A re-examination of Glen Canyon Dam operations is coming.
The way water is released from Glen Canyon Dam profoundly affects the river corridor, the species living there, and the abundant cultural sites. Simply stated, water can be released as either steady flows or fluctuating flows. Neither flow regime impacts water supplies or water deliveries by the Colorado River; however, over the last 15 years, science has shown that fluctuating flows damage all the key resources in Grand Canyon — the beaches, the backwater habitats for native fish spawning and rearing, the native shoreline plants and animals, and cultural and archaeological sites. At the same time, scientists have concluded that steady flows are very likely to be optimal for all sediment-related resources. A recent report from Grand Canyon Monitoring and Research Center concluded that fluctuating flows following the last high-flow experiment quickly eviscerated the benefits created by the high flow.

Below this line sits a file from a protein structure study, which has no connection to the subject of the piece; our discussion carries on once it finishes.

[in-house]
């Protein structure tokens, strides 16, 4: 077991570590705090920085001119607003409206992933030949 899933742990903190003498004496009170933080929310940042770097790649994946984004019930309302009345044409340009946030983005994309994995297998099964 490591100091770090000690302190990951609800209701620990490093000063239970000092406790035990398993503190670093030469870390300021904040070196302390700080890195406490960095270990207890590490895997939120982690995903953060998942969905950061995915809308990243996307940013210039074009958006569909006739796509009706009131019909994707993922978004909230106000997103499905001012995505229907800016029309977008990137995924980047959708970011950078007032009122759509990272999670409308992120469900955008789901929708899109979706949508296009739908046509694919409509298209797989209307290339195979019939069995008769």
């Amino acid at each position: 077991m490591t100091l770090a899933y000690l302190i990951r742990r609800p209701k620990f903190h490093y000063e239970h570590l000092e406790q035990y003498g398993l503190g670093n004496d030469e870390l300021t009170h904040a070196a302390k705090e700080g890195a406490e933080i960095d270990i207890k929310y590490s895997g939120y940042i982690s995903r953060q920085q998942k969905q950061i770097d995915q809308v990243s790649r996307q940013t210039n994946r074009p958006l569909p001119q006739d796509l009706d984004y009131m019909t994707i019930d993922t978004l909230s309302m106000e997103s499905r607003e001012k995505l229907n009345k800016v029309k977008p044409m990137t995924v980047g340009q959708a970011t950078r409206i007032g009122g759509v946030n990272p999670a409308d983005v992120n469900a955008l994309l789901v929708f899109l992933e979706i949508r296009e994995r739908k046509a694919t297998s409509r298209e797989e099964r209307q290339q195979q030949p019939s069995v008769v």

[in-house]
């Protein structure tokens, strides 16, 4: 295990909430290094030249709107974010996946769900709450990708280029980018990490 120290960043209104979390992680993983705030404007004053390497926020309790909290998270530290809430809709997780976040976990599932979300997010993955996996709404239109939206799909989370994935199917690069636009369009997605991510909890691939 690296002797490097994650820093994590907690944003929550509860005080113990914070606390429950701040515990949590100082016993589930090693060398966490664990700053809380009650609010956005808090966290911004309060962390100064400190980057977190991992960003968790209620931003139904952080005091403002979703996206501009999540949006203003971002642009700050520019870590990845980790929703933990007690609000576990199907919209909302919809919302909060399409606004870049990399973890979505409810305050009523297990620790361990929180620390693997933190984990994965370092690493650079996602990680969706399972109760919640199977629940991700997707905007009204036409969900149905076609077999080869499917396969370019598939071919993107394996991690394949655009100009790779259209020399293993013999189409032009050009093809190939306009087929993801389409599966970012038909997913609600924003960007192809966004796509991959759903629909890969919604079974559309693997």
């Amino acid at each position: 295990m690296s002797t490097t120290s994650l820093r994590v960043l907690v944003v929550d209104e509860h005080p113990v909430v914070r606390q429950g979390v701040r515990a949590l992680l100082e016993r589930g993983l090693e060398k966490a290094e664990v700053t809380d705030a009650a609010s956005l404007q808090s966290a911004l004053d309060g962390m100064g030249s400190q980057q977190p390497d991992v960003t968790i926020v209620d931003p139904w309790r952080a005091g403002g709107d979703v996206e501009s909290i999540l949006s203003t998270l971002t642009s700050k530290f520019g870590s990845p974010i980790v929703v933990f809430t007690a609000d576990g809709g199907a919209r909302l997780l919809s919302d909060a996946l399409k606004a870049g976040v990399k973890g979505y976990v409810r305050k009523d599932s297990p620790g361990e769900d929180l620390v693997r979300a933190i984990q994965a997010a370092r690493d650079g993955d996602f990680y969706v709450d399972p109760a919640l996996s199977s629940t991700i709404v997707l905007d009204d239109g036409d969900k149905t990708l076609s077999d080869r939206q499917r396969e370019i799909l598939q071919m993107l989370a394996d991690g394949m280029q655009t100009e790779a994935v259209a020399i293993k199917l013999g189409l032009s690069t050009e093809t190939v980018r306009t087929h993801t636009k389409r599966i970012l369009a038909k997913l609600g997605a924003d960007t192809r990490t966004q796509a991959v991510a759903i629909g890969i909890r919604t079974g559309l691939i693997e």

Ideally, two types of flows are needed:
- Regular high flows, under sediment-enriched conditions. These flow deposit sediment from tributaries and scour sediment from the bottom of the river to rebuild beaches and near shore habitat for native fish.
- Seasonally adjusted steady flows, based on the natural rhythms of the pre-dam river. These flows preserve beaches, protect native fish habitat, and stabilize centuries-old cultural sites.
Long-Term Experimental and Management Plan EIS
The Department of Interior has initiated the Long-Term Experimental and Management Plan EIS (LTEMP EIS) process, which will be focused on experiments and management actions related to dam operations. This is monumental. The LTEMP EIS will provide a great opportunity to engage the American public in support of changing dam operations to protect hundreds of miles of the Colorado River through the Grand Canyon. As part of the EIS, destructive fluctuating flows will be examined alongside beneficial seasonally adjusted steady flows.
The LTEMP EIS will be the first re-examination of dam operations since 1996 when the fluctuating flows became the default method for operating the dam. We are partnering with National Parks Conservation Association to develop national support for changing dam operations through the EIS to improve Colorado River resources in Grand Canyon NP, as required by the Grand Canyon Protection Act.
See the Grand Canyon Trust’s comments on the LTEMP EIS here.